By Nishant Pandav
A friend of mine caught me off-guard: “Can you tell us apart?” he/she said while I was walking around la Perouse with some of my East Asian friends. It had left me both surprised and embarrassed. I explained her that I had no trouble recognising them now but admitted that some of my (non-East Asian) friends still had trouble telling East Asians apart.
As an international student from India, studying in Sydney was the first time I got to know people with such diverse ethnic backgrounds. So, I’ll admit that initially I often confused East Asian folks on campus to be my friends. I would end up smiling creepily at random strangers only to realise that they weren’t someone I know.
During this period, I started looking into this ‘phenomenon’. I knew it wasn’t racism- I had genuine trouble recognising East Asian faces. They were able to recognise one another with no difficulties, so what was I missing? I then came across this headline which confirmed that several others around the world faced a similar problem:
“South Korean football squad swapped jerseys in training to confuse Swedish spies”
South Korea’s football coach had swapped players’ jerseys during a practice session because he had heard “Western people don’t recognise Asian people’s faces at once.” I showed it to my East Asian friend, Tiffany, who burst out laughing after reading this report. This wasn’t really news for her though. Later, she coyly admitted that she had trouble recognising faces of Indian and Western people herself. She called it “face blindness”.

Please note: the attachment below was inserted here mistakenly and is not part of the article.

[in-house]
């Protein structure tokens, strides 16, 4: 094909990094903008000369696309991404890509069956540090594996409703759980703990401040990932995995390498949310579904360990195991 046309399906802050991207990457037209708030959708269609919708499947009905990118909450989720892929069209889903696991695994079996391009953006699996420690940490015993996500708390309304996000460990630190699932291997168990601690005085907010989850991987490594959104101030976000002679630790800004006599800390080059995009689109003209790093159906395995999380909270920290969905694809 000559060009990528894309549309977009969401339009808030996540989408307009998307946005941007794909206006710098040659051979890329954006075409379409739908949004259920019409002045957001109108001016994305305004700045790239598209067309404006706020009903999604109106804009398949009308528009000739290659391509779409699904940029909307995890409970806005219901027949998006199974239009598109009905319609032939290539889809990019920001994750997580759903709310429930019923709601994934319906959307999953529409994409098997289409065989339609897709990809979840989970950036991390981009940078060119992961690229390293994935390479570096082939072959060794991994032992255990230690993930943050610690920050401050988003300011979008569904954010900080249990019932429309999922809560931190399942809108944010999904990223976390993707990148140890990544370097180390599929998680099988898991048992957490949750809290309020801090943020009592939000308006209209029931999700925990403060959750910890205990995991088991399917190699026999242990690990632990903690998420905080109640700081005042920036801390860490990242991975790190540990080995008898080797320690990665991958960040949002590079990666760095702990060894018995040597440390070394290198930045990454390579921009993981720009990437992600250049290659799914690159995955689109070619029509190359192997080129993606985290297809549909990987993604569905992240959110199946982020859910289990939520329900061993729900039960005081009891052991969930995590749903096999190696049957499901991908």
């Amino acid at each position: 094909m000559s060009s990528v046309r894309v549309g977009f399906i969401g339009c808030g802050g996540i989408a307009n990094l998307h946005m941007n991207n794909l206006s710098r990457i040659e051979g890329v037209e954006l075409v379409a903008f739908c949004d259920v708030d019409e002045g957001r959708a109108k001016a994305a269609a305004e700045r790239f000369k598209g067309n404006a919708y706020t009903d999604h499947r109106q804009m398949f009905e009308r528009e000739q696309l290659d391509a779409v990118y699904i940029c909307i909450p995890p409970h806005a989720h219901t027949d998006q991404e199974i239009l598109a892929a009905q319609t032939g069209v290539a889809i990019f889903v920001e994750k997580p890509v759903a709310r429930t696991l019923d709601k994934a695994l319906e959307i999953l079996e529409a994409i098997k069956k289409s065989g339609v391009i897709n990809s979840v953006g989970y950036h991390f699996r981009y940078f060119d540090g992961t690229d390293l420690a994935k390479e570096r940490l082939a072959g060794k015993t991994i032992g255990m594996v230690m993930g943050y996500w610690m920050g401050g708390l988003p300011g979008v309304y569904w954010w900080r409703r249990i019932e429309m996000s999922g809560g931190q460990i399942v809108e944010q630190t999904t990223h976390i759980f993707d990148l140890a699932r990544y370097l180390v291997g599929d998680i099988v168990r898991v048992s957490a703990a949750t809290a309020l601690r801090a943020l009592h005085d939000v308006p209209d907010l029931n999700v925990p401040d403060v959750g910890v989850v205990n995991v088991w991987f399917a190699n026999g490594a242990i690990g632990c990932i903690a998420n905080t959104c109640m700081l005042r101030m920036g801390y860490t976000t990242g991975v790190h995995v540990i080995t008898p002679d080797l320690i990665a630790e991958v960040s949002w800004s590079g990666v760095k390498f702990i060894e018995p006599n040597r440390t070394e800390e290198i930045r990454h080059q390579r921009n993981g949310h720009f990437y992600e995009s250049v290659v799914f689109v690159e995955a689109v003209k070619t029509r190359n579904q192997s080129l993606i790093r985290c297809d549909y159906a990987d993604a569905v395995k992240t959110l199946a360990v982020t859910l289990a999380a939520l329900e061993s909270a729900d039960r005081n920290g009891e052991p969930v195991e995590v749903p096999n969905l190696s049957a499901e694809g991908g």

In one of our courses together, Tiffany mentioned that the guy sitting on the next table of Indian ethnicity looked just like the Indian actor Amir Khan. I looked at the guy, then looked back at her to make sure she wasn’t joking. “No, he does not”, I told her, but she proceeded to show me a picture of the actor and asked me if I still felt the same.
In another instance, an Indian friend of mine and I were confused for each other by our Caucasian tutor. I first realised this while he was marking attendance in week 4 and marked my friend who wasn’t in the class ‘present’ but marked me ‘absent’.
So, do people have trouble recognising faces from other races? If they haven’t been amongst them for a considerable duration, yes. This is referred to as ‘Other-race effect’ or ‘Cross-race effect’. It is, as some describe it, a psychological shortcoming of humans.
In a multicultural city like Sydney, however, this effect is easy to overcome. We come across people from many races and eventually get accustomed different features. So maybe the barista from the cafe in the food court is the same guy who has been sitting beside you since the moment you walked in to the class. But is he though?